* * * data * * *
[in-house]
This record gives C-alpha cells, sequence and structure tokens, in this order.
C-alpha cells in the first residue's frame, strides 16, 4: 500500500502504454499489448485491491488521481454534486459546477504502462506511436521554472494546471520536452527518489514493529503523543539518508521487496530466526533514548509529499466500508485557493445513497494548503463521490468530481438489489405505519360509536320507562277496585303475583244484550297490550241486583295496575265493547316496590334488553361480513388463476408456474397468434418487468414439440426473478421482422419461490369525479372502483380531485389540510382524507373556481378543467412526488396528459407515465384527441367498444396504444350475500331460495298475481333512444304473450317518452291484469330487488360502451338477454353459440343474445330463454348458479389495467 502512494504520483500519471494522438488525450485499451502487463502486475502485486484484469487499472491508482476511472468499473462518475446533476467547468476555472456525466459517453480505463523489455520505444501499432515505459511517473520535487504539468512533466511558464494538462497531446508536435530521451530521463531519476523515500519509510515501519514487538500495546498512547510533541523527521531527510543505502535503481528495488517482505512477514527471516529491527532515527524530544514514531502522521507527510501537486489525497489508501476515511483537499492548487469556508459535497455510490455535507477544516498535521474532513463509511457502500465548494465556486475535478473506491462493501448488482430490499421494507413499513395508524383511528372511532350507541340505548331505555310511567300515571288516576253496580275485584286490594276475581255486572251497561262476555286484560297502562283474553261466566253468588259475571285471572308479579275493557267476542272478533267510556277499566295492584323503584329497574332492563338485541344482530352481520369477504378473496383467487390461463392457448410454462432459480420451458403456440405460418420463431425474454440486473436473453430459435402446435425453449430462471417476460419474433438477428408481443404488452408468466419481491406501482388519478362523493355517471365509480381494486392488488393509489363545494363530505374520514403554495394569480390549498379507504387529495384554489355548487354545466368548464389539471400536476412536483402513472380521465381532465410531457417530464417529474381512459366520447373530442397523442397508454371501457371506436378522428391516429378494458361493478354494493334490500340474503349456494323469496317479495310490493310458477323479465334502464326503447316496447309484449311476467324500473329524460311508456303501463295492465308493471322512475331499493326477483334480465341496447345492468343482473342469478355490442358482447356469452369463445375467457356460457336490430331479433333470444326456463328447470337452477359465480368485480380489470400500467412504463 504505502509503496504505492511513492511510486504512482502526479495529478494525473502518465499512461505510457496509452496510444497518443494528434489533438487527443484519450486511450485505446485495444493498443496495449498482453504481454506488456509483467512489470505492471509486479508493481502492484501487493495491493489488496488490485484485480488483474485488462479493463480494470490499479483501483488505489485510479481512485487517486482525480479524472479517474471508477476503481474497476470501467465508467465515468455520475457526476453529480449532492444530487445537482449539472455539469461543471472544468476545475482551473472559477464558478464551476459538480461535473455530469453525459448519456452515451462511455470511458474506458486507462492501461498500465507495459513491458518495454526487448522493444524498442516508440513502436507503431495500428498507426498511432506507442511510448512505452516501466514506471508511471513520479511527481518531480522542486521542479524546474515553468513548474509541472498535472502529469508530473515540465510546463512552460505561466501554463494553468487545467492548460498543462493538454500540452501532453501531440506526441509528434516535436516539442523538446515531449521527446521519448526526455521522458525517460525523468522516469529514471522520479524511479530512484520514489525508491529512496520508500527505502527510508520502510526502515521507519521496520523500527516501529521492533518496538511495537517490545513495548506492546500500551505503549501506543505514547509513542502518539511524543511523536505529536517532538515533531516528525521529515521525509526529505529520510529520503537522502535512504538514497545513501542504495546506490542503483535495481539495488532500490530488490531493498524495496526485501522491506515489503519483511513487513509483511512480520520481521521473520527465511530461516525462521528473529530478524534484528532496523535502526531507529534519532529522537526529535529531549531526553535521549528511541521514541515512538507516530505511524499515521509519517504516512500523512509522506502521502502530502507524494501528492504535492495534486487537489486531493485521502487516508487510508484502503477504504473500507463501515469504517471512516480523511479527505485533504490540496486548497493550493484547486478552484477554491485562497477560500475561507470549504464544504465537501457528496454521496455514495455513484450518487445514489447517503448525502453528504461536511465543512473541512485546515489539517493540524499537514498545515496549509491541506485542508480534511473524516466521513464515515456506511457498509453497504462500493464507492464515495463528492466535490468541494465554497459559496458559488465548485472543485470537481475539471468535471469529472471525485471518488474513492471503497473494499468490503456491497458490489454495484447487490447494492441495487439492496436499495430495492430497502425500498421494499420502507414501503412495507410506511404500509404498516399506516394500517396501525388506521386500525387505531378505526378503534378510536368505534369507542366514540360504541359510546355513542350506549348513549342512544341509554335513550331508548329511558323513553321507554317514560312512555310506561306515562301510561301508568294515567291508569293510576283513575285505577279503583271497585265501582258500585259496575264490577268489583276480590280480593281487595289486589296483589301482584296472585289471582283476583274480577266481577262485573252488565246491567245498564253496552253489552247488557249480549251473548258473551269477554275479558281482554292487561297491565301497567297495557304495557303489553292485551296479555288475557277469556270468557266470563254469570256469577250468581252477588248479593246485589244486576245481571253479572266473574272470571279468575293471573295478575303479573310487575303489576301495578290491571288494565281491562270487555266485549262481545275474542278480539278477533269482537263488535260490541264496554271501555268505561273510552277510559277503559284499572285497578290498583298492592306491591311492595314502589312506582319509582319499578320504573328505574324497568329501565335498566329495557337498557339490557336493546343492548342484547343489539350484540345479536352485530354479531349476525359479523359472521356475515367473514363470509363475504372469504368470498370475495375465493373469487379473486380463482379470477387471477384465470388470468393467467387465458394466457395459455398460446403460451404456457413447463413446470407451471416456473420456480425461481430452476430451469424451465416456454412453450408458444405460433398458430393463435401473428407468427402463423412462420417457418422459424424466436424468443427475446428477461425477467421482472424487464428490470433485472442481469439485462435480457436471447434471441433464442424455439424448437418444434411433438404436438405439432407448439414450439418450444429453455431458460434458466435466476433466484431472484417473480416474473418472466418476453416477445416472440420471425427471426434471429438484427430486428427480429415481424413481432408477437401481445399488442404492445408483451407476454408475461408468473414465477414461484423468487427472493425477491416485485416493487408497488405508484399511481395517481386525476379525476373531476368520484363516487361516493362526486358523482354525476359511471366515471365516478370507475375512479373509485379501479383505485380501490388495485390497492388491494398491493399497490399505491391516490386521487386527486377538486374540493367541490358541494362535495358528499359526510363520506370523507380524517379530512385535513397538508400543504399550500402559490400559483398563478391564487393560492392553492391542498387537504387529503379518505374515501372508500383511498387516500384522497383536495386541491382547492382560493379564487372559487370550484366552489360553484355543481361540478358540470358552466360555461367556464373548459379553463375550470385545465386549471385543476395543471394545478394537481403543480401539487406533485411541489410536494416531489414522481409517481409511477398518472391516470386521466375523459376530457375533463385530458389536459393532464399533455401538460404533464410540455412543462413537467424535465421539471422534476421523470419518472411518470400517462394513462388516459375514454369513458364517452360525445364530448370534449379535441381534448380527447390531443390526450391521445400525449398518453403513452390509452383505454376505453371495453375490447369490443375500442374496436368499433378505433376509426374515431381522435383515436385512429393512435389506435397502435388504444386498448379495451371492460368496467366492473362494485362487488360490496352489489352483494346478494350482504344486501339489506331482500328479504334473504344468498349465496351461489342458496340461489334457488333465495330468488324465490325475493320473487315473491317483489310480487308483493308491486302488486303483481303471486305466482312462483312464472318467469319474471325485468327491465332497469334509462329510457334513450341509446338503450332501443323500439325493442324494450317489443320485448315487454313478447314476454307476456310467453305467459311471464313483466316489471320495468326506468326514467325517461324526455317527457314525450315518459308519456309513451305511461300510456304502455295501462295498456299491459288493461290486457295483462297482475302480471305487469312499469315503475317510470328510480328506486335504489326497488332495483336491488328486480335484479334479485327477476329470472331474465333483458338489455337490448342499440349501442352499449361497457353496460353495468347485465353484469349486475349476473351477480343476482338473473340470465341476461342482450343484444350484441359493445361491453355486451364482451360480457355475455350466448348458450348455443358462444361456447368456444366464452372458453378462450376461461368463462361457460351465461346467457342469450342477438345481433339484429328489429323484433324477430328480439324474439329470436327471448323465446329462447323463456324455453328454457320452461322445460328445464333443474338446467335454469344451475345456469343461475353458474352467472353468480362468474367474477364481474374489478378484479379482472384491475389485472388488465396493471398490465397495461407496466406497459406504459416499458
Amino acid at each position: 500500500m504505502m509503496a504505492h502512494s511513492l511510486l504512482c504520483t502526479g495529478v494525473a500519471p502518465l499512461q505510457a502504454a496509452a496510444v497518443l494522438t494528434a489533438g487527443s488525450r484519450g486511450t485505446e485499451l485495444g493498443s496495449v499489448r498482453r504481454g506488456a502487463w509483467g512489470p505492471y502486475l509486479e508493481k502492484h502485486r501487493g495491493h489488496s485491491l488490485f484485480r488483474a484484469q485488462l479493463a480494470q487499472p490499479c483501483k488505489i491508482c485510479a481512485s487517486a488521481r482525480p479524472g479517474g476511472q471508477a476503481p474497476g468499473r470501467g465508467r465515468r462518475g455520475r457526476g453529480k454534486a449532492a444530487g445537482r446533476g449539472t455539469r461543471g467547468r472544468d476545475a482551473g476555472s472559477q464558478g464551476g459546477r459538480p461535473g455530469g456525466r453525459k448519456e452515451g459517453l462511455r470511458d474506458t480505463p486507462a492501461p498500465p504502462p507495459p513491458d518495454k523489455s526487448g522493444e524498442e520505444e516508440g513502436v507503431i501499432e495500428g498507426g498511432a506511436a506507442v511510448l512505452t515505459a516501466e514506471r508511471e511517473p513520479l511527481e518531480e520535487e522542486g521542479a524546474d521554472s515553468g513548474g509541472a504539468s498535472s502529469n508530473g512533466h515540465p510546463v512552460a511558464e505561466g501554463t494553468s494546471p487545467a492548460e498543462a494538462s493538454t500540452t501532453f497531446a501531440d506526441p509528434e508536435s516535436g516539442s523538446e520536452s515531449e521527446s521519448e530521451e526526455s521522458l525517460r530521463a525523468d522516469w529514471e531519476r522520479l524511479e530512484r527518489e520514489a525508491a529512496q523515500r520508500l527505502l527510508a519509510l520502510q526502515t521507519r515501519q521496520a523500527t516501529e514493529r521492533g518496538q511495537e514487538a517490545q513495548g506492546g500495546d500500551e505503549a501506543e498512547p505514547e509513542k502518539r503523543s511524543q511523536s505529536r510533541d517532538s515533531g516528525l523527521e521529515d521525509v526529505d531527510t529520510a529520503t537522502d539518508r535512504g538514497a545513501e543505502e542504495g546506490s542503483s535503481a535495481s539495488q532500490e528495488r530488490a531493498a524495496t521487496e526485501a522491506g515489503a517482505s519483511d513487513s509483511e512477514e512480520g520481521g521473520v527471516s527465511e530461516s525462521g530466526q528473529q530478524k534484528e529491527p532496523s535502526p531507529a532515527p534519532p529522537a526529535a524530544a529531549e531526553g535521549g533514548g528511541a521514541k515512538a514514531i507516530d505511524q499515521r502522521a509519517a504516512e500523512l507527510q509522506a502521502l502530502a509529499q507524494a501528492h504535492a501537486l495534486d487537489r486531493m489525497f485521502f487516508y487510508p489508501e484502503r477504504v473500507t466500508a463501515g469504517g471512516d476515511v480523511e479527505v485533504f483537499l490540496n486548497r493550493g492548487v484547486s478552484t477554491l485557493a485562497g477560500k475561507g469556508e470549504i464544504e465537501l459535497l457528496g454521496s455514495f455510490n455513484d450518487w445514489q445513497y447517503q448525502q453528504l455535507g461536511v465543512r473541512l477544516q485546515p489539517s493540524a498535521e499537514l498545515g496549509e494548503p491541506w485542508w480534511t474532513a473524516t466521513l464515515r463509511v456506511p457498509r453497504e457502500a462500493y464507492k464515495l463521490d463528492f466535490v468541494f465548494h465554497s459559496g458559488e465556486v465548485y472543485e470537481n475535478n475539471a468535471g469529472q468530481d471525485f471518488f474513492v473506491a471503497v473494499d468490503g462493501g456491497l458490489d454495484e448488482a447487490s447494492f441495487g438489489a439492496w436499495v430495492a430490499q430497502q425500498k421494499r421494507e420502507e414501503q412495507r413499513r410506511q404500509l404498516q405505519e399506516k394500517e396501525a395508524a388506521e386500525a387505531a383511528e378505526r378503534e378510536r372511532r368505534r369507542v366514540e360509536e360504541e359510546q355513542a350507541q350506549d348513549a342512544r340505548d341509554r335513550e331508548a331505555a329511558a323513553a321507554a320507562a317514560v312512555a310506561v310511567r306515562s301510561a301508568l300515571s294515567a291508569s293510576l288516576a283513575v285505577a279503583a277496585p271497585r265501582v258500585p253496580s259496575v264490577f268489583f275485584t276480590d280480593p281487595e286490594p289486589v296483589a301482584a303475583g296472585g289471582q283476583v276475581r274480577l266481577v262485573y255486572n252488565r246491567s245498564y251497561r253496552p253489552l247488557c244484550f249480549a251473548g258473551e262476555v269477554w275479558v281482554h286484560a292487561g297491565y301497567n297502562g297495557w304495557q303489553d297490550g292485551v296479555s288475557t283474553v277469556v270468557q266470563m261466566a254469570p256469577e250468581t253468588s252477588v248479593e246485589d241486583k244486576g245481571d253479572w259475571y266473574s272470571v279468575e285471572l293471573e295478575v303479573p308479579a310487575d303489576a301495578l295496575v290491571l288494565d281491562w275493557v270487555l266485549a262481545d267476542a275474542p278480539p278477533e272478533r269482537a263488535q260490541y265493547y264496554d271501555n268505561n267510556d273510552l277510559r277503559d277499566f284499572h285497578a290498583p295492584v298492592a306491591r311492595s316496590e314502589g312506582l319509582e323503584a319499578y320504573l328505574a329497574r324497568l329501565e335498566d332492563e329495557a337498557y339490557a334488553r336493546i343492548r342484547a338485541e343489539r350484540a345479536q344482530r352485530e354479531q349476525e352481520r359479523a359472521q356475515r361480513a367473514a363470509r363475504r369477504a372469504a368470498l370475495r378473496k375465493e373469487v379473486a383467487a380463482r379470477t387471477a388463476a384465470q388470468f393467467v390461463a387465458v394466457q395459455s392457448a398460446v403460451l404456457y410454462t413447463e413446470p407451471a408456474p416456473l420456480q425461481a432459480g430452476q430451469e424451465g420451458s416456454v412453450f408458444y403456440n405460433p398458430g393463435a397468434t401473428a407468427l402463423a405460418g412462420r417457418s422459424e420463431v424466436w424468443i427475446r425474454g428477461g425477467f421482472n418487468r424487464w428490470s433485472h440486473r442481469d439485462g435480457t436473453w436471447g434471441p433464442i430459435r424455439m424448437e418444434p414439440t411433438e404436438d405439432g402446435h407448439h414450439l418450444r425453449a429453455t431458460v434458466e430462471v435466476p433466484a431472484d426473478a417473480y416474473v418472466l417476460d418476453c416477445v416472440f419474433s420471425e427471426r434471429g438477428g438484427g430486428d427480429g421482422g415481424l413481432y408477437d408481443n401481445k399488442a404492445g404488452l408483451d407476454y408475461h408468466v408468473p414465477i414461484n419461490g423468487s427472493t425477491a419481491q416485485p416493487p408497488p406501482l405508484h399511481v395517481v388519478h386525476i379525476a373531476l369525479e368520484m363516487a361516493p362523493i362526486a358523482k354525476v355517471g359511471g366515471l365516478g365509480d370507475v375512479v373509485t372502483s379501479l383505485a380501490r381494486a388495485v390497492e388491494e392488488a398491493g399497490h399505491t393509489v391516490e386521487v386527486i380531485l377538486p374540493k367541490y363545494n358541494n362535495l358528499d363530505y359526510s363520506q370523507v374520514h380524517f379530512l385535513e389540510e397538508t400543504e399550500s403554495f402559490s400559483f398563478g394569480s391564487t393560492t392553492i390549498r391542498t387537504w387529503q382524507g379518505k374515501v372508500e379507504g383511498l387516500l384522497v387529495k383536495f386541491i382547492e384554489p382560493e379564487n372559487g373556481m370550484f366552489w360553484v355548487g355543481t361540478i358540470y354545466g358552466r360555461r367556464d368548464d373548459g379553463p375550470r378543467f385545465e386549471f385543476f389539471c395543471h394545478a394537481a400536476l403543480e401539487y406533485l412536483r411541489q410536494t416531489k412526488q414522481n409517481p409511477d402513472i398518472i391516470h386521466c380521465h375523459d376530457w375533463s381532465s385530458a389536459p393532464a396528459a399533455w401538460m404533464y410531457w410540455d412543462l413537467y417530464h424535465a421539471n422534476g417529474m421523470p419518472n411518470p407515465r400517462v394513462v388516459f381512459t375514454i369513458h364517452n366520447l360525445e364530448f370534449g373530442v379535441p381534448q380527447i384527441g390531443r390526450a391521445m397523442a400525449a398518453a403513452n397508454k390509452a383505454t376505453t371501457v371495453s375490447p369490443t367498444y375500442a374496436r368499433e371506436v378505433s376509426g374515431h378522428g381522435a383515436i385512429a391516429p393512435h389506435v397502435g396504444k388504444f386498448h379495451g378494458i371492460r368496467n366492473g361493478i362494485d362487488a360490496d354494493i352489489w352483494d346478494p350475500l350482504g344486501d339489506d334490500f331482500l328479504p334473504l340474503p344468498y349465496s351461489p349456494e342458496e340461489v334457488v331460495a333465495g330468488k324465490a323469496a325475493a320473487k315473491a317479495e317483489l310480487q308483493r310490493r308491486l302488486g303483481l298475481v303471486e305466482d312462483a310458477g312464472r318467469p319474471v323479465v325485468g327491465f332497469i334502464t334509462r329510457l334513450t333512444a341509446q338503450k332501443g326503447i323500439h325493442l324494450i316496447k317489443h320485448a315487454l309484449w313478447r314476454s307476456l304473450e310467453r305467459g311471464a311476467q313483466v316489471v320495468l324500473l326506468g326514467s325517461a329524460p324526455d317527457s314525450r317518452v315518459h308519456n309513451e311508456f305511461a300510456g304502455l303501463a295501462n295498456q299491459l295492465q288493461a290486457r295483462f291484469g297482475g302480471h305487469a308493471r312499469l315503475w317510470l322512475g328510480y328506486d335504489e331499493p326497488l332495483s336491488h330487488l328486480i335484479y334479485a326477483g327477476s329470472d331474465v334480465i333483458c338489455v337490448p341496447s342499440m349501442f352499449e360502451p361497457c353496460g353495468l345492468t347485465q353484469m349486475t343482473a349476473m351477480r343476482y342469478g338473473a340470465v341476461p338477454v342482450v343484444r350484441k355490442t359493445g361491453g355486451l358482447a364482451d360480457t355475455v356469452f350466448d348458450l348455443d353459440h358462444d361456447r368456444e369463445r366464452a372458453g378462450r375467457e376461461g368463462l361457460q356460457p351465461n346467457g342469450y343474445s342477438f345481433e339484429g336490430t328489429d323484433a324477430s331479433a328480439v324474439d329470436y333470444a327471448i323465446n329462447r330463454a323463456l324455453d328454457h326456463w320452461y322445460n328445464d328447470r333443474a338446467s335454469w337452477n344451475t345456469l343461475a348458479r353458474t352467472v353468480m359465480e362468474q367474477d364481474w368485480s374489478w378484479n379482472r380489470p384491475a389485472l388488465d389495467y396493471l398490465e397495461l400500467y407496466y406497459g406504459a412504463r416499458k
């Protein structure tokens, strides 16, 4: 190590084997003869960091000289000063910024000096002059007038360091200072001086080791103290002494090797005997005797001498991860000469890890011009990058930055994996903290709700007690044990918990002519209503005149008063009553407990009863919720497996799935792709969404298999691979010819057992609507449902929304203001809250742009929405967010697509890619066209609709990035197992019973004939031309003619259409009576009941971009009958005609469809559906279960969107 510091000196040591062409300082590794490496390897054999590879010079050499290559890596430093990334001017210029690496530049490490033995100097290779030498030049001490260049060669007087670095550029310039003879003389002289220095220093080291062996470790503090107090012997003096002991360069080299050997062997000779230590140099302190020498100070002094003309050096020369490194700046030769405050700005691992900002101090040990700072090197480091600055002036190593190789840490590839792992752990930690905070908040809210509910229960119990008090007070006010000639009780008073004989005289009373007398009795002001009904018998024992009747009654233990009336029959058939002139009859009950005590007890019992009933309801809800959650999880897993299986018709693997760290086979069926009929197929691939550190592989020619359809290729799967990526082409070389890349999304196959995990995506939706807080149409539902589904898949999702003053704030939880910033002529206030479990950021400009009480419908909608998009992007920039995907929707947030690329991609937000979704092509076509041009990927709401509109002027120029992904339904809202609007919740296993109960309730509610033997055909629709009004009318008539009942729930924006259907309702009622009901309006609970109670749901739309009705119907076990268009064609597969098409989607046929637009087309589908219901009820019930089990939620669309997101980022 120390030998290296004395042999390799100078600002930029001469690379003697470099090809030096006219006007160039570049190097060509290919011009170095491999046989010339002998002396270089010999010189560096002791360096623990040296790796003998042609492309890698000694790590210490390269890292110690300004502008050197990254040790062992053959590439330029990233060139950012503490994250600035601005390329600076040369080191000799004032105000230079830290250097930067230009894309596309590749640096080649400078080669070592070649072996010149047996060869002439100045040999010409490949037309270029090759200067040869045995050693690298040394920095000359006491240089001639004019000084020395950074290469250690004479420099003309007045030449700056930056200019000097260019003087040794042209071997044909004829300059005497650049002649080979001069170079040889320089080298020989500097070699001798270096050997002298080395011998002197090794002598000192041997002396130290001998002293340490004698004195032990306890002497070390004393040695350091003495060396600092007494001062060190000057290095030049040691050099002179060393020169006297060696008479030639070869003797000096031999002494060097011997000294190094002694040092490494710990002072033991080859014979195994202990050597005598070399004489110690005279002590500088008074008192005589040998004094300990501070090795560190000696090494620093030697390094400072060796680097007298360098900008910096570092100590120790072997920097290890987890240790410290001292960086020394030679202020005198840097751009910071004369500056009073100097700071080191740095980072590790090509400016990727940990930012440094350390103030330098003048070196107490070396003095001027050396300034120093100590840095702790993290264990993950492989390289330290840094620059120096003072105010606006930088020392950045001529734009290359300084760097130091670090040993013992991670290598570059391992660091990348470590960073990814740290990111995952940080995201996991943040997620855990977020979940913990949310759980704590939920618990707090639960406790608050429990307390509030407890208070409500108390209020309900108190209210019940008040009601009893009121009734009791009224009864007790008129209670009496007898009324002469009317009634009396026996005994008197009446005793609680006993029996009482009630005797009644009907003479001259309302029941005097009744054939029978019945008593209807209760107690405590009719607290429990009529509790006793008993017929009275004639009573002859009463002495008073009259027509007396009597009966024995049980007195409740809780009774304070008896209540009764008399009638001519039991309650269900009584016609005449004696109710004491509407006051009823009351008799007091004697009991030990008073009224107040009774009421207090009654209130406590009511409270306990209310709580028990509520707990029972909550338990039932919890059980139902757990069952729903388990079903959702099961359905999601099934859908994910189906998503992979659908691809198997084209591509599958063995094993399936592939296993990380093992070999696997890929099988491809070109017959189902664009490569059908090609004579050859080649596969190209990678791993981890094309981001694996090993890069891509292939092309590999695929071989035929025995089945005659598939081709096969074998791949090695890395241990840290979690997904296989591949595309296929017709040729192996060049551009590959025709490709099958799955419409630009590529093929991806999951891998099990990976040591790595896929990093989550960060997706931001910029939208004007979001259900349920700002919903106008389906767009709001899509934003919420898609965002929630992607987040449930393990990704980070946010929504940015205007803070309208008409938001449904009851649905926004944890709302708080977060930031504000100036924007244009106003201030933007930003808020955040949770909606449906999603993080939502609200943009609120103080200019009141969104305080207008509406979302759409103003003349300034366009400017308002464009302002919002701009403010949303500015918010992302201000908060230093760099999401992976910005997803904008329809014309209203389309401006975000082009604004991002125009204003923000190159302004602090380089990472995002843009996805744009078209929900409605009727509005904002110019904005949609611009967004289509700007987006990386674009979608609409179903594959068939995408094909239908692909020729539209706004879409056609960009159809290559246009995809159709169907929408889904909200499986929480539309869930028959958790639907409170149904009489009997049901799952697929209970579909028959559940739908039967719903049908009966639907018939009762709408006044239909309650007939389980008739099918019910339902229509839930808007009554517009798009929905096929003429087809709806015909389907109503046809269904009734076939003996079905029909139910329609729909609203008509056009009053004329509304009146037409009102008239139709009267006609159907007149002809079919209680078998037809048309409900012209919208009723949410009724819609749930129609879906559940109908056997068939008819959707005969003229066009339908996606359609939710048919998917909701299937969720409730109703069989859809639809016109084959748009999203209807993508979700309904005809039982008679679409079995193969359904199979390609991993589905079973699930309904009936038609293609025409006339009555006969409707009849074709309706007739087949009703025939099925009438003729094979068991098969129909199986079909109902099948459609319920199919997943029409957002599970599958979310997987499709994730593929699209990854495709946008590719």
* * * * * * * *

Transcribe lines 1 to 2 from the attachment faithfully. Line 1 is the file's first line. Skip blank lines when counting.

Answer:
[in-house]
This record gives C-alpha cells, sequence and structure tokens, in this order.